Development and testing of perioperative medicine


Journal of Perioperative Medicine (JPME) is an open access journal that publishes highly topical clinical research relating to the perioperative care of surgical patients. Its essence is the distillation, examination and application of clinical evidence to improve surgical outcome. Modern perioperative medicine is a true multidisciplinary speciality and the journal welcomes research in all areas relevant to perioperative medicine from any healthcare professional.

Journal of Perioperative Medicine provides a broader platform to discuss a wide range of topics in this field including Local Anesthesia, Sedation, Regional Anesthesia, Anesthetic Agents, Nerve Blocks, Spinal, Epidural and Caudal Anesthesia, General Anesthesia, Thoracic Anesthesiology, Pediatric Anesthesiology, Obstetric Anesthesiology, Analgesics, Anesthesia & Critical Care, Spinal Anesthesia, Anesthetics, Epidural Anesthesia, Clinical Anesthesia, Dental Anesthesia, Vascular Anesthesia, and Surgical Anesthesia

Journal of Perioperative Medicine (JPME) aims to promote publications from anesthesia care providers who are otherwise unable to access other journals. Most importantly, those anesthesia care providers from countries or regions that have few resources to provide anesthesia care or approaches to perioperative medicine now have a forum to publish their approaches, Preference for publication will be quality research, novel approaches to fundamental problems, and perioperative management of diseases not seen in medically advantageous countries which illustrates an important, practical and generalizable teaching message. We would also like to publish original case reports across all medical disciplines contributing greatly to the advancement of health care. Case reports do not have to be novel or unusual, but need to reflect best practice.arch, and dilemmas in patient management.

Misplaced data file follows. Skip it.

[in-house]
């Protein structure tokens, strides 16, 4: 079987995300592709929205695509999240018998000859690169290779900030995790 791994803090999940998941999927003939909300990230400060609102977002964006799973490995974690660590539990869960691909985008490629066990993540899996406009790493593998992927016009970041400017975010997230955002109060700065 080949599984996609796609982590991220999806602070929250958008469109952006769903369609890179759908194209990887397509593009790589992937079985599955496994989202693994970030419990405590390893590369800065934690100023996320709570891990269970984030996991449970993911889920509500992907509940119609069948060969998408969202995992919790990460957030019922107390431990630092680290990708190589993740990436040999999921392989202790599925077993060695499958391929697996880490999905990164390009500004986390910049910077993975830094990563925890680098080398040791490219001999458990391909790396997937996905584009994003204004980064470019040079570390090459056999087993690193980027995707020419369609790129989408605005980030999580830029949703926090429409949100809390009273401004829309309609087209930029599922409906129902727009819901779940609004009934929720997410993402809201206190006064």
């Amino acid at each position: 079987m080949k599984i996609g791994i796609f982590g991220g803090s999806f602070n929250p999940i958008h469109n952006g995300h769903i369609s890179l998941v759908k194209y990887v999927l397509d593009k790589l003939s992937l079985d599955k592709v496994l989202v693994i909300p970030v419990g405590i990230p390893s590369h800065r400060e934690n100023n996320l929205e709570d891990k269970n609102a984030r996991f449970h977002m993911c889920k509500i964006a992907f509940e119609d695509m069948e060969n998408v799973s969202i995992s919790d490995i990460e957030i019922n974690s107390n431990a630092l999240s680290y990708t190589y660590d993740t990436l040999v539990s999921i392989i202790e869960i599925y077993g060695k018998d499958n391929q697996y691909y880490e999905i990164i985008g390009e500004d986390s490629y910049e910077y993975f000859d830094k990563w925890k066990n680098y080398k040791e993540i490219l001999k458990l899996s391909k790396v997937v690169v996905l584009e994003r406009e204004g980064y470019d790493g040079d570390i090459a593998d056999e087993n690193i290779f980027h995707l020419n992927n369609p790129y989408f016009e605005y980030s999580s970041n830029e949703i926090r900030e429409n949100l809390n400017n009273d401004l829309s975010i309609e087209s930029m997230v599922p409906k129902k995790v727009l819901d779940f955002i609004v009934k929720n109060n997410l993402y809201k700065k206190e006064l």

Perioperative medicine refers to the medical evaluation and management of patients before, during and after surgical intervention. The past four decades have seen remarkable progress in establishing best perioperative practices. One of the challenges in improving perioperative care, however, is rooted in the interplay of the myriad interdependent, often opposing, mechanisms that contribute to perioperative myocardial infarction — excess bleeding, dramatic fluid shifts, unrelenting tachycardia, myocardial stress with fixed coronary obstruction, profound hypotension or hypertension, coronary plaque rupture, and coronary spasm. Strategies that mitigate one mechanism may lead to another.


Mariya   PhD ,.Managing Editor

Journal of Perioperative Medicine

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